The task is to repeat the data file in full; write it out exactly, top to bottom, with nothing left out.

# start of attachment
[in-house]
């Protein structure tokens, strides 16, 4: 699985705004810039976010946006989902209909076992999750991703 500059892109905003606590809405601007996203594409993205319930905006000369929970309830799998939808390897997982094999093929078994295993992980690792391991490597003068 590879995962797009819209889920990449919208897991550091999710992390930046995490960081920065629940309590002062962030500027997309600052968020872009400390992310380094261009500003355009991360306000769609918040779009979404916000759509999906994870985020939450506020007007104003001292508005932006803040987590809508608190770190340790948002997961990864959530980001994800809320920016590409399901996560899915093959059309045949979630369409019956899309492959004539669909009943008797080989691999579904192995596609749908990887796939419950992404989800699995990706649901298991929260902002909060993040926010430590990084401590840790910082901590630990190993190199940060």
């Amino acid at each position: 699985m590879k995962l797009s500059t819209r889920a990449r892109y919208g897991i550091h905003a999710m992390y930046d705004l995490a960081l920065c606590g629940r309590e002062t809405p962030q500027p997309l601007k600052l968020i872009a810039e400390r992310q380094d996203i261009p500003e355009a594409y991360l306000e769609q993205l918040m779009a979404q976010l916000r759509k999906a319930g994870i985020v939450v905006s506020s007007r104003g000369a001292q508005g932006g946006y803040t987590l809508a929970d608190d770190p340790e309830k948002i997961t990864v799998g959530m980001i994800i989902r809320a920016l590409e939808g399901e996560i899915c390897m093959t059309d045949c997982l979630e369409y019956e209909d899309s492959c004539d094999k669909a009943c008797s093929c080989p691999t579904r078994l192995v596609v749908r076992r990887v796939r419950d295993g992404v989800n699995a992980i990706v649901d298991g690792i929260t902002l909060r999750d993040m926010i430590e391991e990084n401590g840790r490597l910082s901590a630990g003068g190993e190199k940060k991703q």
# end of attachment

[in-house]
């Protein structure tokens, strides 16, 4: 699985705004810039976010946006989902209909076992999750991703 500059892109905003606590809405601007996203594409993205319930905006000369929970309830799998939808390897997982094999093929078994295993992980690792391991490597003068 590879995962797009819209889920990449919208897991550091999710992390930046995490960081920065629940309590002062962030500027997309600052968020872009400390992310380094261009500003355009991360306000769609918040779009979404916000759509999906994870985020939450506020007007104003001292508005932006803040987590809508608190770190340790948002997961990864959530980001994800809320920016590409399901996560899915093959059309045949979630369409019956899309492959004539669909009943008797080989691999579904192995596609749908990887796939419950992404989800699995990706649901298991929260902002909060993040926010430590990084401590840790910082901590630990190993190199940060």
């Amino acid at each position: 699985m590879k995962l797009s500059t819209r889920a990449r892109y919208g897991i550091h905003a999710m992390y930046d705004l995490a960081l920065c606590g629940r309590e002062t809405p962030q500027p997309l601007k600052l968020i872009a810039e400390r992310q380094d996203i261009p500003e355009a594409y991360l306000e769609q993205l918040m779009a979404q976010l916000r759509k999906a319930g994870i985020v939450v905006s506020s007007r104003g000369a001292q508005g932006g946006y803040t987590l809508a929970d608190d770190p340790e309830k948002i997961t990864v799998g959530m980001i994800i989902r809320a920016l590409e939808g399901e996560i899915c390897m093959t059309d045949c997982l979630e369409y019956e209909d899309s492959c004539d094999k669909a009943c008797s093929c080989p691999t579904r078994l192995v596609v749908r076992r990887v796939r419950d295993g992404v989800n699995a992980i990706v649901d298991g690792i929260t902002l909060r999750d993040m926010i430590e391991e990084n401590g840790r490597l910082s901590a630990g003068g190993e190199k940060k991703q």